To rent or to buy? It is an ongoing discussion in the property industry, and it comes down to what’s best for the person who is looking to enter the property market. To make a decision, you should weigh up the advantages and disadvantages of renting and buying, then evaluate both sides to see what is more suitable for your lifestyle.
Advantages of Renting
If you are a renter, you have the freedom to live where you want to and go with the flow! Renting is more appealing to those who might not be ready to settle down in one location for a long period of time. The ability to change the location of your home is more attractive for young Australians and families that are on the move regularly due to work, school or relocating to be closer to university.
Renting a home can be seen to be less financially stressful on its tenants compared to those who own a home. Depending on your rental agreement, the standard agreement is for the tenant to pay their weekly or fortnightly rental payment and utilities, including water usage and electricity. Other expenses that are paid by the tenant can include internet or entertainment, but these are to be organised by the tenant when they move. If there is a maintenance issue, such as a leaky kitchen tap, the Property Manager will organise for its repair and it will be the owners’ expense to pay, not the tenants.
Since you are not the owner of the property you’re living in, you won’t need to pay all housing costs. This means you’ll be able to save more money and spend it at your own leisure.
Disadvantages of Renting
Unfortunately, you cannot stop the inevitable change of the property market. If your lease is coming to an end, the landlord and Property Managers are well within their rights to increase the weekly rental amount. These unstable rental conditions may force renters to move out of the house and find a place that is more affordable. The struggle to make ends meet during your time of lease transition may cause high stress levels, especially if you have children and are short on time.
Renting is often referred to as “dead money.” The amount you pay each week or fortnight is money that you won’t get back as it is going towards your landlord’s mortgage. For example – if you have been in the same house for 3 years and paying $400 per week, you would have paid $62,400 to your landlord, excluding any bills. It can be a bit of a reality check when you do the maths on how much money you have actually spent renting. In this scenario, $62,400 is a lot of money and we can all agree that we would prefer that money in our bank account rather than someone else’s!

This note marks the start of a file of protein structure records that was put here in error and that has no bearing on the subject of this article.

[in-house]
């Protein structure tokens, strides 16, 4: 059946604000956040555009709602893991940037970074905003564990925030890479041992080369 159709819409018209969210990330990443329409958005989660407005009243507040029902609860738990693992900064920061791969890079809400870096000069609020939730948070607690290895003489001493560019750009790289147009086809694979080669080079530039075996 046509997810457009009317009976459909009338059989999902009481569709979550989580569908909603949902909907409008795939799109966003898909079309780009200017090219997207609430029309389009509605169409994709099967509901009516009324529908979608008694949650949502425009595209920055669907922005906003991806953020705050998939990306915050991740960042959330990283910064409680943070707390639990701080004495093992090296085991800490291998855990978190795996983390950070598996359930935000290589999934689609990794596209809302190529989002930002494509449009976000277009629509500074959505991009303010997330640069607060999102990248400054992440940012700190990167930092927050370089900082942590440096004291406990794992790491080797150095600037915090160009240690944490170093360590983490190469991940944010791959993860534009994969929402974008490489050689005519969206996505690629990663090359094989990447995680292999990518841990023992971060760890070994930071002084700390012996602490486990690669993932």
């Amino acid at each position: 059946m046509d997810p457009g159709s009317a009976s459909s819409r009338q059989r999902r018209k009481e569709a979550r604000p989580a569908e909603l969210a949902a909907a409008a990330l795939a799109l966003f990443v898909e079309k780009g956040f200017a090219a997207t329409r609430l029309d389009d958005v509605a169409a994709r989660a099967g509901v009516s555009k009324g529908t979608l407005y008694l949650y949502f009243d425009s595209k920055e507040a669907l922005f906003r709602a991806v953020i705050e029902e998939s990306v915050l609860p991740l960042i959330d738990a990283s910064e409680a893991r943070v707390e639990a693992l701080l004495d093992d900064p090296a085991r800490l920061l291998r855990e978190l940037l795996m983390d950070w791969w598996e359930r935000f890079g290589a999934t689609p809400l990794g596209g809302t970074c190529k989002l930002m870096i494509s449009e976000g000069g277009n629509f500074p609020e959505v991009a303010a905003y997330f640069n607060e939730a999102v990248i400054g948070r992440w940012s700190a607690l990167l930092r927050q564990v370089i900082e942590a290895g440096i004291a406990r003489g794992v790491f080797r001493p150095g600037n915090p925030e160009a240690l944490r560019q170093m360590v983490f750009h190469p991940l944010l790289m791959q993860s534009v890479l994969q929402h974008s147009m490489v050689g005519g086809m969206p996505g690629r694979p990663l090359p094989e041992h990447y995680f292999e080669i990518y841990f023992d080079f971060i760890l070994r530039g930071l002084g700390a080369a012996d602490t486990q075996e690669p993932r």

Advantages of Buying
As a homeowner, security and stability are extremely important. The house is yours, so you know how much your usual expenses are and when the bills are due. You can create a budget and timeline of when these bills are due to stay on top of it! You are your own landlord, so you don’t need to worry about complying to someone’s rules or someone kicking you out when your lease ends.
If the house you buy grows in value, you will have hidden equity available that could come in handy in the future! You could leverage from your equity and use this to buy another property to add to your property portfolio. If you decide to sell the house during or after growth has occurred, you could have the opportunity to make a profit that can be put towards achieving your next goal.
The current Government Initiatives make it an ideal time for first-time buyers to get their foot in the property market! The State and Federal Government Initiatives available provide first-time buyers more financial assistance to own their first home. Two examples of Government Initiatives available for eligible buyers are the QLD First Home Owners’ Grant and the First Home Loan Deposit Scheme.
Another great benefit to owning your own home is that you will never have to ask a landlord for permission to get a pet! Which is quite a luxury if you have always been tied down by a lease.
Disadvantages of Buying
There are many benefits to buying a home but as a first home buyer, you must understand the financial responsibility it comes with. It is important to be organised and prompt when dealing with you home loan and finances. You must ensure that your mortgage repayments are regular, and all your bills are paid on time to avoid falling into debt and worsening your credit situation. As a homeowner, you must be willing to make sacrifices to maintain and care for your new investment. This might mean cutting back on unnecessary expenses such as eating out and splurging on luxury items.
The property market is very competitive and as it grows, first home buyers are having to fork out more for a deposit than previously required. Thanks to the First Home Loan Deposit Scheme, first -time buyers who are strapped for upfront cash are supported, only needing to put a 5% deposit towards their first home. Although there are many Government initiatives to support first-time buyers, coming up with the initial deposit can be challenging for some.
For those willing to invest in buying property, the opportunity is definitely worth the handful of difficulties. First home buyers who are taking proactive steps as a result of planning long-term will reap the rewards of their efforts in the years to come. As a first home buyer, now is the time to take advantage of what the property market can offer. Wealth, equity and investment security are all achievable goals for those willing to put in the effort to explore their options.